“He who picks up one end of the stick, picks up the other,” my marvelous mission president taught in his very first message to us. 4 And that is the way it is supposed to be when we join this, the true and living Church of the true and living God. When we join The Church of Jesus Christ of Latter-day Saints, we board the Good Ship Zion and sail with her wherever she goes until she comes into that millennial port. We stay in the boat,through squalls and stills, through storms and sunburn, because that is the only way to the promised land. This Church is the Lord’s vehicle for crucial doctrines, ordinances, covenants, and keys that are essential to exaltation, and one cannot be fully faithful to the gospel of Jesus Christwithout striving to be faithful in the Church, which is its earthly institutional manifestation. To new convert and longtime member alike, we declare in the spirit of Nephi’s powerful valedictory exhortation: “Ye have entered in by the gate; … [but] now, … after ye have gotten into this strait and narrow path, I would ask if all is done? Behold, I say unto you, Nay; … press forward with a steadfastness in Christ, … and endure to the end, behold, thus … ye shall have eternal life.” 5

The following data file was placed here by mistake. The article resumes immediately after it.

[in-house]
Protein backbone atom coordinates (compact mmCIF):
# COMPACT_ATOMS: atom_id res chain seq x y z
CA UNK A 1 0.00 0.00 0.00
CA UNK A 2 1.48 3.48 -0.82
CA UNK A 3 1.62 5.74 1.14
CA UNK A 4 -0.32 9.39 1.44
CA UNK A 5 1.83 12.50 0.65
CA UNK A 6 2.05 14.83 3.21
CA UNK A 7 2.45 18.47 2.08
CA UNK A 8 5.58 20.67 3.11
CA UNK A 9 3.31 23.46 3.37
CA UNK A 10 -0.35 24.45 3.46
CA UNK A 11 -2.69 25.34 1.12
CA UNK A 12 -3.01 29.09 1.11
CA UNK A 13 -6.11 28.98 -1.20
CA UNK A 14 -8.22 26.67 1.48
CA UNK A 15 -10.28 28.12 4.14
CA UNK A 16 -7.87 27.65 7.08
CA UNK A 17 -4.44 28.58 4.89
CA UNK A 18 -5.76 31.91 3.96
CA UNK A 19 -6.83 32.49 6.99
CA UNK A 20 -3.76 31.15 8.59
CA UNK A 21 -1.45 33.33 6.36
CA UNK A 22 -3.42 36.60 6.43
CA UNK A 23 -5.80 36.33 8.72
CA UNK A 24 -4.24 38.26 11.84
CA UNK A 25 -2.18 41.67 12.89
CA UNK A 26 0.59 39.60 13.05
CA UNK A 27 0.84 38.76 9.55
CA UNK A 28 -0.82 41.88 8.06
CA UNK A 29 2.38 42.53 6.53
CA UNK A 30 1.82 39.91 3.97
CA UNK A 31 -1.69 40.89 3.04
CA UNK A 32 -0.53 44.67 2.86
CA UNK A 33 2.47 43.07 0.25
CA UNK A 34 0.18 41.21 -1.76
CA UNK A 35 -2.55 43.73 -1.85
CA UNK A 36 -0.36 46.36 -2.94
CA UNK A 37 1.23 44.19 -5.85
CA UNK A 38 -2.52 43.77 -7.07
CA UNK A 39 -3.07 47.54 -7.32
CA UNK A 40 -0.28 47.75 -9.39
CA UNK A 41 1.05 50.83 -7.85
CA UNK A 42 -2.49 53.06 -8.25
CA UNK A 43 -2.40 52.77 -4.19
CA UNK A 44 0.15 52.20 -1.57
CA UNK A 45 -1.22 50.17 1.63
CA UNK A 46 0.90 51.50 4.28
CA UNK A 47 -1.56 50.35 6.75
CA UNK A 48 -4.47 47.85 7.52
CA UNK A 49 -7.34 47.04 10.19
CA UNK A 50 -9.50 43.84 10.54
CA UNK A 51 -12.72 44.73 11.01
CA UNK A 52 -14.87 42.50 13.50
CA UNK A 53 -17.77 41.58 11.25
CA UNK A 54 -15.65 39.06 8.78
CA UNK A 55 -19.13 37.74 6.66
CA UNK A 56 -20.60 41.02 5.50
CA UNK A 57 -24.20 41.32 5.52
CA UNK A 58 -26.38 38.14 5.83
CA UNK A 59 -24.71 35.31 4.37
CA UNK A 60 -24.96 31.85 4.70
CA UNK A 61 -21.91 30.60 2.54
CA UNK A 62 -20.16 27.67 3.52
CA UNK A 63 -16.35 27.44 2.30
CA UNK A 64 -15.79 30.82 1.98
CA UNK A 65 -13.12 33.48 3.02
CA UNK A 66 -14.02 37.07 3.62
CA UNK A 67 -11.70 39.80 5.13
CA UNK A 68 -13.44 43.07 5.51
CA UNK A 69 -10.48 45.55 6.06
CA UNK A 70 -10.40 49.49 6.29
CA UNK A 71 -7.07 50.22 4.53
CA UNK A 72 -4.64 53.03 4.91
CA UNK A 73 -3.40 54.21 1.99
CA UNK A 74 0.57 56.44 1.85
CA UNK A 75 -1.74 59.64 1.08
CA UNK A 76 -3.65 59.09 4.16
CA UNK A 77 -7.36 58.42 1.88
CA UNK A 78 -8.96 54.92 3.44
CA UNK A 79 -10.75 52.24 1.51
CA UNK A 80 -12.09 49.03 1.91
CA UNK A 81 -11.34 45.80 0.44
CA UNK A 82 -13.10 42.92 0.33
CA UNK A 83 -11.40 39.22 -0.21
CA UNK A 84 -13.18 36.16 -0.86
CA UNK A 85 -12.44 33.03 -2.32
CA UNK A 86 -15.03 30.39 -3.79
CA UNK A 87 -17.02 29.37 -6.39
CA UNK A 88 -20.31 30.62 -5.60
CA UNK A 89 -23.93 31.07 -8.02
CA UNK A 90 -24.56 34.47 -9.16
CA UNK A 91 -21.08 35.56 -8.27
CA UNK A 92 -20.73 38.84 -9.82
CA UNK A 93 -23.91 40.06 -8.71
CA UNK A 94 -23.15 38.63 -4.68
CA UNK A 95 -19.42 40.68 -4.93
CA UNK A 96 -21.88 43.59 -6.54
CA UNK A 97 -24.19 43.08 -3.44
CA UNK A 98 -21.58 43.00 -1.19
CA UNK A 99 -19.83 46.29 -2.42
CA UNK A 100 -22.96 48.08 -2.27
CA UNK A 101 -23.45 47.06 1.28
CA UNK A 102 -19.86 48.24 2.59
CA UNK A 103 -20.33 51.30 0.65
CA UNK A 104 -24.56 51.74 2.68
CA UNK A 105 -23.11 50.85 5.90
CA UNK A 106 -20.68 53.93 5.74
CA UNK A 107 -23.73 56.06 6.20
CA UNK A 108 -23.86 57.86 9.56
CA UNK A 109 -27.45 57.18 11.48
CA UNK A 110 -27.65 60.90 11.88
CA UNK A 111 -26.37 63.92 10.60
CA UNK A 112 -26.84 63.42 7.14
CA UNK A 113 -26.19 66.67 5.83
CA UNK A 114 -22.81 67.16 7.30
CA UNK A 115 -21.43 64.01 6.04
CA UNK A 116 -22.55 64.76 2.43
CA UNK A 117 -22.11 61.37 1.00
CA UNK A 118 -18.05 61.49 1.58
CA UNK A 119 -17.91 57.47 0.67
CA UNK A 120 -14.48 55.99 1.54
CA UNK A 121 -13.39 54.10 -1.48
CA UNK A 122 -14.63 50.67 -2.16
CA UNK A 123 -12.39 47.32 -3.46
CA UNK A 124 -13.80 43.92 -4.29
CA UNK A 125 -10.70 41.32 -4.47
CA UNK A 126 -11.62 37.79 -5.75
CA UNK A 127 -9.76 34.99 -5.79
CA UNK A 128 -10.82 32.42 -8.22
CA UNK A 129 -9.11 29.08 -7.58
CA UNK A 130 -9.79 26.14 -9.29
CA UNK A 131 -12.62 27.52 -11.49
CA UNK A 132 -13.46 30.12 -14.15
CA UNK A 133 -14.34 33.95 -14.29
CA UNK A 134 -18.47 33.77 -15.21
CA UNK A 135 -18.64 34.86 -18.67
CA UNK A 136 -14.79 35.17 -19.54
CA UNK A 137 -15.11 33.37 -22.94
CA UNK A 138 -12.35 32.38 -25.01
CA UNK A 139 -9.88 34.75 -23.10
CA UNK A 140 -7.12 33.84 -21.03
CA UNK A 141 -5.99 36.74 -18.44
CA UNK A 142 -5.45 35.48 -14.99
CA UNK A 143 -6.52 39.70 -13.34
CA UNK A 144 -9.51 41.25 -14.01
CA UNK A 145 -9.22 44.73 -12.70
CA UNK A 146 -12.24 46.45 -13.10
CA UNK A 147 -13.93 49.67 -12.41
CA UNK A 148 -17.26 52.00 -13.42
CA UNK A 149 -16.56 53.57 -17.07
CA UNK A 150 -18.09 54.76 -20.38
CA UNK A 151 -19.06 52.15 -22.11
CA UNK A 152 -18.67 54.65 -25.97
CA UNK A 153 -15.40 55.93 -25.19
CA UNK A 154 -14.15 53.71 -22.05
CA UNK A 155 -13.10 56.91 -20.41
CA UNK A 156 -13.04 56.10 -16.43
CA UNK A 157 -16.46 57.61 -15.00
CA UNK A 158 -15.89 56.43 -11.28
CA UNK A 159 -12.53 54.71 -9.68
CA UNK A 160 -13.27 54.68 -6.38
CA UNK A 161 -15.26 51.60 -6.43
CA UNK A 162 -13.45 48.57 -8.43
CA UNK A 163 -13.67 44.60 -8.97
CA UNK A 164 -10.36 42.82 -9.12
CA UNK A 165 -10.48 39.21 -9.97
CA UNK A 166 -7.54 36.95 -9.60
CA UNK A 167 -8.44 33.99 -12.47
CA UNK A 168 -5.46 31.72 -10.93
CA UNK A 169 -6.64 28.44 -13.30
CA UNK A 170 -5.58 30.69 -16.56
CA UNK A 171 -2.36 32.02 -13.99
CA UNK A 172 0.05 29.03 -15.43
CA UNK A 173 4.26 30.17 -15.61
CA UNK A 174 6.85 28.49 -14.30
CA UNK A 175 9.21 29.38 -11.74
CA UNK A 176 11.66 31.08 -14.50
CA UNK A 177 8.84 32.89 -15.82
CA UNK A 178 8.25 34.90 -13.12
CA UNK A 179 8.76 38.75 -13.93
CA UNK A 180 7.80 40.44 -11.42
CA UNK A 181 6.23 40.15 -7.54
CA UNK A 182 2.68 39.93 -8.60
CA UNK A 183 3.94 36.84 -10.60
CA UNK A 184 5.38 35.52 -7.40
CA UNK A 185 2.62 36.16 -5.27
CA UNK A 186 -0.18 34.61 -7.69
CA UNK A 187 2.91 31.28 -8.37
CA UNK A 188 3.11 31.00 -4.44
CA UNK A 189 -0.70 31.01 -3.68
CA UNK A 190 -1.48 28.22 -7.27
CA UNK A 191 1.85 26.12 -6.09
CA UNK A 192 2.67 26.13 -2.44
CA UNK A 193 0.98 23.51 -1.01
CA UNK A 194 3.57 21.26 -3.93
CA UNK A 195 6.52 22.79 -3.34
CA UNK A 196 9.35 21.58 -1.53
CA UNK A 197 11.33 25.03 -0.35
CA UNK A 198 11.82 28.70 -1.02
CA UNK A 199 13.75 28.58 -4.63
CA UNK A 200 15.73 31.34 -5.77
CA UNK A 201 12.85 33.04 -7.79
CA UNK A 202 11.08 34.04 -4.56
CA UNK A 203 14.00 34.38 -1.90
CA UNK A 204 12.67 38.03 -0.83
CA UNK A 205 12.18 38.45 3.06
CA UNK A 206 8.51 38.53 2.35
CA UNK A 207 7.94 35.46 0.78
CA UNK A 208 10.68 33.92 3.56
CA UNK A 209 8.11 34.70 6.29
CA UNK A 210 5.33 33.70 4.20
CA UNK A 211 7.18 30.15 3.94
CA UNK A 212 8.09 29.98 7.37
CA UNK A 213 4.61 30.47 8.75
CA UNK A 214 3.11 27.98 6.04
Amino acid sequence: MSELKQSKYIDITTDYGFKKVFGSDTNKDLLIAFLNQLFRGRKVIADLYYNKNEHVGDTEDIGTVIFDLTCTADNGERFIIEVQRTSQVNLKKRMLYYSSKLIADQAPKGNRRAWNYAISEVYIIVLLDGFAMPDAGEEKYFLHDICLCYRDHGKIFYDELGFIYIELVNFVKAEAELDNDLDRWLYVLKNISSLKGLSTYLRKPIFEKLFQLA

Jesus said, “Without me ye can do nothing.” 6 I testify that that is God’s truth. Christ is everything to us and we are to “abide” in Him permanently, unyieldingly, steadfastly, forever. For the fruit of the gospel to blossom and bless our lives, we must be firmly attached to Him, the Savior of us all, and to this His Church, which bears His holy name. He is the vine that is our true source of strength and the only source of eternal life. In Him we not only will endure but also will prevail and triumph in this holy cause that will never fail us.